Journal Article

Prospective Study of Histoplasmosis in Patients Infected with Human Immunodeficiency Virus: Incidence, Risk Factors, and Pathophysiology

David S. McKinsey, Richard A. Spiegel, Lori Hutwagner, James Stanford, Michael R. Driks, Joseph Brewer, Mala R. Gupta, David L. Smith, Mary C. O'Connor and Lawrence Dall

in Clinical Infectious Diseases

Published on behalf of Infectious Diseases Society of America

Volume 24, issue 6, pages 1195-1203
Published in print June 1997 | ISSN: 1058-4838
Published online June 1997 | e-ISSN: 1537-6591 | DOI: http://dx.doi.org/10.1086/513653
Prospective Study of Histoplasmosis in Patients Infected with Human Immunodeficiency Virus: Incidence, Risk Factors, and Pathophysiology

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Histoplasmosis is a common opportunistic infection in patients with human immunodeficiency virus (HIV) infection who reside in areas where Histoplasma capsulatum is endemic. We undertook a prospective study of a cohort of 304 HIV-infected patients in Kansas City from October 1990 through March 1993 to define the incidence-specific risk factors, and pathophysiology of histoplasmosis. The annual incidence of histoplasmosis was 4.7%; 74% of the patients with histoplasmosis were symptomatic (all of whom had disseminated disease). A history of exposure to chicken coops, a positive baseline serology for complement-fixing antibodies to Histoplasma mycelium antigen, and a baseline CD4+ lymphocyte count of <150/µL were associated with an increased risk for histoplasmosis. Histoplasmin reactivity and the presence of pulmonary calcifications were not useful markers for patients at high risk. Symptomatic infection occurred in 9.9% of patients with evidence of prior exposure to H. capsulatum, in 4.0% of patients without documented prior exposure, and in 3.0% of patients who were anergic; these findings suggest that the pathophysiology of histoplasmosis in patients with AIDS involves reactivation of latent infection in some cases and dissemination of exogenously acquired infection in other cases.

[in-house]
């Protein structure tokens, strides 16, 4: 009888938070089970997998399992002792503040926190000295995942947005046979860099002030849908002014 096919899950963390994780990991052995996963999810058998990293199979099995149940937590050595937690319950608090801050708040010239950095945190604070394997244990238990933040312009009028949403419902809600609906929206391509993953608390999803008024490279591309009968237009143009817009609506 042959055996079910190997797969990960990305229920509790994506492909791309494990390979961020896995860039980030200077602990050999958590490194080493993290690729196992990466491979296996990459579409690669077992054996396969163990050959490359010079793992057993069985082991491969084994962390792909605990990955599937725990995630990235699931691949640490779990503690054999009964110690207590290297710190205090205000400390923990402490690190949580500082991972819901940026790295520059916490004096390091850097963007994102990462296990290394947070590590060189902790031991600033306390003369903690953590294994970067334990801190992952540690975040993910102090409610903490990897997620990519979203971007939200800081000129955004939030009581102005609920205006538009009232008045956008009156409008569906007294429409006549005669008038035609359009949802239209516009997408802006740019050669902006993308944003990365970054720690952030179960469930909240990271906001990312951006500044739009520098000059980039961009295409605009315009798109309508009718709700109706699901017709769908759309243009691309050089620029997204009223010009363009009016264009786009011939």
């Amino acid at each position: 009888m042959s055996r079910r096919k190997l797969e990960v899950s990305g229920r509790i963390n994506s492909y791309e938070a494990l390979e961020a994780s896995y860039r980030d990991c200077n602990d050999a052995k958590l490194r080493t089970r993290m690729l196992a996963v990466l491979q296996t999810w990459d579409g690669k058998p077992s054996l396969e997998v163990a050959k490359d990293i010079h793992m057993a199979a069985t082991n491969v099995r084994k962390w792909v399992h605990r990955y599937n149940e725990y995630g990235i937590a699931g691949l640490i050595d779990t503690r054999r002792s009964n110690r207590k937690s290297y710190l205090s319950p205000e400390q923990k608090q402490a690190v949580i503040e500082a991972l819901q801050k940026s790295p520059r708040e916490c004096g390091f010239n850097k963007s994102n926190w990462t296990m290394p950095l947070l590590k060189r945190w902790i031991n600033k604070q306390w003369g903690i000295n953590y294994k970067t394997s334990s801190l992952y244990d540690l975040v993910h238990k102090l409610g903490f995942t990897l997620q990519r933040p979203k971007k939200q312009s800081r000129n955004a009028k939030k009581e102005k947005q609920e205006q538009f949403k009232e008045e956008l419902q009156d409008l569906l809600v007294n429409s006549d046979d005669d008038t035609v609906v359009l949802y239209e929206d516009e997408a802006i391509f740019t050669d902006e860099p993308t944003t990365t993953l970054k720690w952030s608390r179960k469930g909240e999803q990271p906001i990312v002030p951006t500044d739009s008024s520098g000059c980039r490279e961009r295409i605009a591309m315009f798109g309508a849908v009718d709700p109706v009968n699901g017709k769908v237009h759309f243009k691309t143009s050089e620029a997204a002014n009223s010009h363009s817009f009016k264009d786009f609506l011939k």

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Subjects: Infectious Diseases ; Immunology ; Public Health and Epidemiology ; Microbiology

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